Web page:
Sugar Talk Sugar Talk
Sugar’s functional properties: texture and mouthfeel in food and beverage products
Sugar is so much more than just a sweetener. As a functional ingredient for industrial applications, one of its most powerful roles is the texture it gives to food and beverages. Texture can define the eating or drinking experience, impacting not only mouthfeel, but the way products look and even taste.
What is texture in food and beverages?
Food texture is the properties of a food that you sense by touch: usually just in your mouth, but sometimes with your hands too. The science of food texture is called ‘food rheology’: the cognitive property assigned to foods based on how senses interact with the food by vision, touch, and oral processing.
There are endless words to describe food texture—but the most common ones are watery, firm, crunchy, creamy and chewy.
A good chef or food technologist knows that texture is just as important as flavour. Every type of cuisine features contrasting textures in its most-loved dishes. Interestingly, texture has been found to play a big part in recognising foods: when foods are pureed and strained, people can only identify 40% of them, according to one study.
Why is texture important?
We are all very sensitive to texture. Although we mostly sense it with touch, kinesthetics (movement and position) and sound are involved too. According to Amy Fleming in a 2013 Guardian article, we can detect ice crystals in ice cream measuring 40 microns, or 1/25th of a millimetre. For the creamiest mouthfeel, producers use liquid nitrogen. It freezes so fast the ice crystals don’t get a chance to grow, giving the smoothest most luxurious consistency.
A lot of food aversions are based on texture rather than taste. Sliminess is unpopular in Western cultures, with mushrooms featuring high on most-hated food lists. Unexpected textures cause particular disgust, like crunching on a bone in a piece of soft chicken or coming across a blob of soggy biscuit in the bottom of a cup of tea.
Research has proven that texture is crucial element in how consumers perceive the quality of foods and affects how much people eat of a certain food. One study found that ‘perceived texture is closely related to the structure and composition of the food, and both microscopic and macroscopic levels of structure can influence texture’. In other words, manufacturers need to get texture right on both the molecular level (the chemistry) and the bigger, more visible level, like the density a cake or the squeeziness of sauce.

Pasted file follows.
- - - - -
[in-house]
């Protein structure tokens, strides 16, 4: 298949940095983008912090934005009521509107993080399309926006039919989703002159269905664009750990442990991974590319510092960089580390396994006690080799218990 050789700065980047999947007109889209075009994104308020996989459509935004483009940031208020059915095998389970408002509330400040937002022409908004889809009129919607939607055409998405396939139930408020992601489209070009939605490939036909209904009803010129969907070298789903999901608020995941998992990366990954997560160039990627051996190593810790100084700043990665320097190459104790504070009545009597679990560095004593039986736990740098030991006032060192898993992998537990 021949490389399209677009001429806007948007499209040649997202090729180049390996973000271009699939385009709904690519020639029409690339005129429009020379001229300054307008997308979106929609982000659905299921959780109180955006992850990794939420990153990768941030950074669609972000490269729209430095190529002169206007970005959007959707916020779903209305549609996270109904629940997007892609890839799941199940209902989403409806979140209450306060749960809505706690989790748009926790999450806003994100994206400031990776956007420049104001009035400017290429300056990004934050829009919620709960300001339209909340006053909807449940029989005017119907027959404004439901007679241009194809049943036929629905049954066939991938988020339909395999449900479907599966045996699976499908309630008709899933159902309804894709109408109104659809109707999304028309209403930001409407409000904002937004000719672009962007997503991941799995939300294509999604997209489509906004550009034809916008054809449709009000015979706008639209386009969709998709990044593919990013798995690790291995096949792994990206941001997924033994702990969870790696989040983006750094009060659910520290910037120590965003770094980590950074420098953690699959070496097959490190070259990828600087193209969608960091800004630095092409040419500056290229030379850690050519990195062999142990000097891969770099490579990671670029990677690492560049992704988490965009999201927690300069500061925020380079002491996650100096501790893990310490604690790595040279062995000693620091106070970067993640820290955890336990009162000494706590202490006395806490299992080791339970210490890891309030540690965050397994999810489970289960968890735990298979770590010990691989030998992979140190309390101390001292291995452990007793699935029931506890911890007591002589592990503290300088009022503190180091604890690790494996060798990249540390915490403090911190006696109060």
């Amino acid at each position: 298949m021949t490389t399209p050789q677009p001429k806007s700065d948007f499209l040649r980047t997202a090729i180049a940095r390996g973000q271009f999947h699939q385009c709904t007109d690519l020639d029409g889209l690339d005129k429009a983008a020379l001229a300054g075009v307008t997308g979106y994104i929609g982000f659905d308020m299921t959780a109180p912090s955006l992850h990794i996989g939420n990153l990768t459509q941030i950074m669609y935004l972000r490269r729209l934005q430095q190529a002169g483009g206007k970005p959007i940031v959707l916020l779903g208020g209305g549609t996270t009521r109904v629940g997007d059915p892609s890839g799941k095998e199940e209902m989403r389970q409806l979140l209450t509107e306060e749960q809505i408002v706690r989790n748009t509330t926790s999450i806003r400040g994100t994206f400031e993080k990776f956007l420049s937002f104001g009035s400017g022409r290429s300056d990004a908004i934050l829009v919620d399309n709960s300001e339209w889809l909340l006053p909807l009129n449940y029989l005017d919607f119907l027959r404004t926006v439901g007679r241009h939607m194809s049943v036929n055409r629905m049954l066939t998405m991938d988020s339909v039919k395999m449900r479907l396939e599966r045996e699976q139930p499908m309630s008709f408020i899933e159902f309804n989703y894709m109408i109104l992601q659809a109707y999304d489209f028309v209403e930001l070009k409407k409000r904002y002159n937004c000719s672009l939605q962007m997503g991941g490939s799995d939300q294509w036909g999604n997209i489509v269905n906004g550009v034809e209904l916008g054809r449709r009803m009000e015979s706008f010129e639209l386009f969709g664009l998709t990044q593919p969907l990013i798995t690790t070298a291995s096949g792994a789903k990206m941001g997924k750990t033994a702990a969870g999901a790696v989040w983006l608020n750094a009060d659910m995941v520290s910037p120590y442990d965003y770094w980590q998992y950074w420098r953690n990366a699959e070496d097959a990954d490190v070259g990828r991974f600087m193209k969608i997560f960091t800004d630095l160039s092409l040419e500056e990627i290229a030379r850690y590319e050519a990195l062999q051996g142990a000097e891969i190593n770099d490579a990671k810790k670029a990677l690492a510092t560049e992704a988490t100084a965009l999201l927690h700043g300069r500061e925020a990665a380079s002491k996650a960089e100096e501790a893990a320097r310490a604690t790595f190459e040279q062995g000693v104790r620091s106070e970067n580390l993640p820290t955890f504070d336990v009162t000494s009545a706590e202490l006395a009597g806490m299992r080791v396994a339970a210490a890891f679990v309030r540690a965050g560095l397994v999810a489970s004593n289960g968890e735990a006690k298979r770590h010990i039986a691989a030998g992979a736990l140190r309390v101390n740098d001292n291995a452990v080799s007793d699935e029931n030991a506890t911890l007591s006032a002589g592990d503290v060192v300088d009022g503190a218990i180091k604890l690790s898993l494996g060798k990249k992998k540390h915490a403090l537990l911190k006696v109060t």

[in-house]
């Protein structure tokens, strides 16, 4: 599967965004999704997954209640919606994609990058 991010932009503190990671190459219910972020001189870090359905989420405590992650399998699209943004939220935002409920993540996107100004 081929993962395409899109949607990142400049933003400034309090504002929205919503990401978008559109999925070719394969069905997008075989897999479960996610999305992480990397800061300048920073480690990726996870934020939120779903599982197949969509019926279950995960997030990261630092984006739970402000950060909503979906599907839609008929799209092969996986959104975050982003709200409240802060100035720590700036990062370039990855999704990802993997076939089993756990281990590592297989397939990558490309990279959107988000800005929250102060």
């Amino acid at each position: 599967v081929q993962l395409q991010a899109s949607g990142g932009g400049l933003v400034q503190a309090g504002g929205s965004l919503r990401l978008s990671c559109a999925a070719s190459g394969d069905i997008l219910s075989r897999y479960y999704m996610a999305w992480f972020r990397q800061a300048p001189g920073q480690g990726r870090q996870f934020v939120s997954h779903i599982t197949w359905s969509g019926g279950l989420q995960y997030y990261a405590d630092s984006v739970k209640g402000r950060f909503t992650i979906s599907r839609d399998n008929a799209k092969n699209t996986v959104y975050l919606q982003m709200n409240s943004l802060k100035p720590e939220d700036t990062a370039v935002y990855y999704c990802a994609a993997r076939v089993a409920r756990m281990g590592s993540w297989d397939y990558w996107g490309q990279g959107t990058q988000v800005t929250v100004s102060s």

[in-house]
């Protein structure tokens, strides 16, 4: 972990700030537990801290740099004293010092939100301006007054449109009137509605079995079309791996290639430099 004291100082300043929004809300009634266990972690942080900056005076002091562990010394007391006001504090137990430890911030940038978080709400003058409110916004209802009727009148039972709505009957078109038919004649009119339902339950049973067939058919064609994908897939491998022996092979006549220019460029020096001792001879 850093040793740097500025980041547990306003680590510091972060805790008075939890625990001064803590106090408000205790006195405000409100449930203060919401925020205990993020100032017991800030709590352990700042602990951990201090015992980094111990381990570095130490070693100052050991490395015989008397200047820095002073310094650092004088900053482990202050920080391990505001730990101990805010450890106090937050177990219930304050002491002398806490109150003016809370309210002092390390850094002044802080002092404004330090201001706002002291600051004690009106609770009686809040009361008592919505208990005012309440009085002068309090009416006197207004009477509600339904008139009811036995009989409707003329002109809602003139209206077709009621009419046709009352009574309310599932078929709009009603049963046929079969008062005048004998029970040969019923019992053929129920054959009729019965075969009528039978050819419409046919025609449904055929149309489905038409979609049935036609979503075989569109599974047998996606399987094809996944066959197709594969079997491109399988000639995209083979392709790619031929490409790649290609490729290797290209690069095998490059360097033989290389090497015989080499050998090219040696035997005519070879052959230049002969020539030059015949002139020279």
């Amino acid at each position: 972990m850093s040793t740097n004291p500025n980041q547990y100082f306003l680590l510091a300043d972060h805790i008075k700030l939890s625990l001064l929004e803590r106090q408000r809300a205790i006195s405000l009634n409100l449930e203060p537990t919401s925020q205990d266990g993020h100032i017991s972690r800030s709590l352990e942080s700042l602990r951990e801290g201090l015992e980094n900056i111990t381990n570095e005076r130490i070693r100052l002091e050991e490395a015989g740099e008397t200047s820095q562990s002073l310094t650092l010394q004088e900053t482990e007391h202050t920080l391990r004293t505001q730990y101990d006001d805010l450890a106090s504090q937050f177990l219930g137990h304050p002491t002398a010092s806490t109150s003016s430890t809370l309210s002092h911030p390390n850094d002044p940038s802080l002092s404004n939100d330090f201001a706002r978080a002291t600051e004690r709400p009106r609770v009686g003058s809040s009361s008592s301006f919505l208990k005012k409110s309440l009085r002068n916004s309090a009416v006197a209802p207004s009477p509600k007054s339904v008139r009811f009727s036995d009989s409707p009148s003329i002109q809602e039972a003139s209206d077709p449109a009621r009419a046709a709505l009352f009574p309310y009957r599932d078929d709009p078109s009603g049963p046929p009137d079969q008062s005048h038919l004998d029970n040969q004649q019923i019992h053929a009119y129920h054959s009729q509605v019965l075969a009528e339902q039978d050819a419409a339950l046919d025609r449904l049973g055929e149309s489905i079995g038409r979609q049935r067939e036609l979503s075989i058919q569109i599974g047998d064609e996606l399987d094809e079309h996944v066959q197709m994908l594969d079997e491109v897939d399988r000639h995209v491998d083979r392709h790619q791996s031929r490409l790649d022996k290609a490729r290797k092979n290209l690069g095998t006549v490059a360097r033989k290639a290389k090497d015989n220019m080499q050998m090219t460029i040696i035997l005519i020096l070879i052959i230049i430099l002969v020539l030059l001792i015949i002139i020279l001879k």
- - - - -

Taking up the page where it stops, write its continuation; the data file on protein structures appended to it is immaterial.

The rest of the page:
More than mouthfeel: How sugar impacts the texture of food
Sugar has a complex chemistry that governs the different textures it gives to different foods.
For example, sugar is ‘hydrophilic’, meaning it absorbs water. In jams and marmalades, that means water is kept away from the pectin molecules, allowing them to gel and create the classic wobbly jelly texture. If the balance between water and sugar isn’t perfect, the gelling won’t happen.
Sugar particle size also manipulates texture and mouthfeel: fine particles—for example in dark cane or light cane muscovado sugar—give a smooth texture and mouthfeel. Because its fine grain texture dissolves easily, so you’ll find muscovado sugars in sauces, chutneys, pickles, salad dressings and ice creams.
Small, consistent sugar crystals are responsible for the smooth silkiness of chocolate, orchestrating the flow and formation of its structure. Sugar particle size also directs the texture and mouthfeel of icings, frostings and fondants, and the crispiness or chewiness of a biscuit owes a lot to the type of sugar within it: bigger sugar crystals—like the ones in demerara sugar, for example—produce a crispier biscuit.
Viscosity: what sugar does to the texture of drinks
The sugar reduction targets set by the government in 2018 mean the soft drinks industry has been grappling with producing beverages that not only taste the same as sugar-sweetened ones, but have the same kind of mouthfeel too.
The viscosity of a drink—its thickness and stickiness—is the foundation of an enjoyable drinking experience.
Viscosity is the most challenging aspect of soft drinks to reproduce without sugar, according to Nick Henson, an expert in food solutions in an article on Food Ingredients First. “It’s hard to simulate exactly the texture that sucrose provides sweetened beverages,” he said. “Some gums and fibres do give viscosity, but it’s not quite the same a sucrose. If you’re looking for a very high reduction on sweetness, texture is the most difficult challenge.”
Because sugar is a bulking agent, it has a big impact on the mouthfeel and lubrification of beverages. If soft drink manufacturers remove sugar without making up for the loss of body and bulk with fibres or gums, they risk reducing body, smoothness and mouthfeel.
Sugar plays a much greater role as a functional ingredient for industrial applications than just sweetening. It’s been enhancing the tastes, textures and appearances of our favourite foods and drinks for generations. Texture is just one aspect of its irreplaceability.
A board member and co-leader of the business, Ben is responsible for our marketing strategy and its execution by the agency team he leads and is the guardian of our corporate brand vision. He also manages key customers and distributors.
In 2005, he took on the role of globally sourcing our ‘speciality sugars’. With his background in laboratory product testing and following three decades of supplier visits, his expertise means we get high quality, consistent and reliable raw materials from ethical sources.